The Paramed will call you to schedule a convenient date, time, and place. You may elect to have the exam completed at your home or office, or many people prefer to come to our location. You decide to fit your schedule.

Medical Services

What qualifications are required of physicians, and what services do they perform? Sometimes a physician is required by the insurance company to perform the examination. Paramedic contracts with physicians with a current license are in good standing and practice in a specialty area approved by the insurance company and Paramedic. These physicians provide medical exams, treadmill ECGs, X-rays, etc.

Blood Testing

Why is blood testing required?

Blood testing has been found to provide important information for underwriting purposes. A laboratory completes a wide range of tests, and the results are sent only to the insurance company.

How much blood is required?

Less than one ounce of blood is drawn from a vein, into 1-3 vials, by experienced personnel. Depending on the insurance company's requirements, you may be required to fast from 4-12 hours. You should advise your examiner if you have had previous problems such as fainting and nausea, are taking large doses of aspirin, have difficulty clotting, or have easily bruised.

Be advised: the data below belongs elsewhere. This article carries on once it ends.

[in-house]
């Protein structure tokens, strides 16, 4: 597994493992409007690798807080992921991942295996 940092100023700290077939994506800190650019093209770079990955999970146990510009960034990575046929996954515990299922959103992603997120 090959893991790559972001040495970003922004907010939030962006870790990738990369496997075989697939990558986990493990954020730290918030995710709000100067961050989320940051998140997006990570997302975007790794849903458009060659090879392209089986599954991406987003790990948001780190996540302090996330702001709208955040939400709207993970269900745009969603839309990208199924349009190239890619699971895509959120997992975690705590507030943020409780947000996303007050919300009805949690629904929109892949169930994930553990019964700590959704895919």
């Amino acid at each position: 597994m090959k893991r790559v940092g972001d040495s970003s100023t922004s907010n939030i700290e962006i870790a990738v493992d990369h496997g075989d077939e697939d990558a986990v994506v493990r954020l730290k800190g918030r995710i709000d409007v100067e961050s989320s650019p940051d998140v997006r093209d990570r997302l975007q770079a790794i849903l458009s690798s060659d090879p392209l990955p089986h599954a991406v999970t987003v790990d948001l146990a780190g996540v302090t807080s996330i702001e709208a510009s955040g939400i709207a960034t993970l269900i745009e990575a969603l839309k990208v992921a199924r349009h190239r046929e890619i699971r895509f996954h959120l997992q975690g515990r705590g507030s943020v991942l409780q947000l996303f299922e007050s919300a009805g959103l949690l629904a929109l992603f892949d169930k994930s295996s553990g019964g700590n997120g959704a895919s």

Can you get an infectious disease from this blood draw?

No. The sterile materials used are in disposable kits and used only once. The examiner will open the kit before you and show the broken seal on the sterile needle.

What tests will be completed?

Each insurance company selects the tests they need for the underwriting procedure. A paramedic is requested only to collect and prepare blood for analysis; the insurance company gives instructions to the lab regarding specific tests. You must sign a consent form and a chain-of-custody form for your protection.

Who will receive the results of your test?

The lab sends the results directly to the insurance company.

Electrocardiogram (ECG)

What is an electrocardiogram?

It records the electrical impulses associated with cardiac contraction and relaxation. The ECG does not cause any pain.

What should I expect?

You will be asked to lie flat with your shirt unbuttoned to place the leads on your chest. Women must remove stockings before the exam.

What can I do to assist the technician in obtaining a good ECG?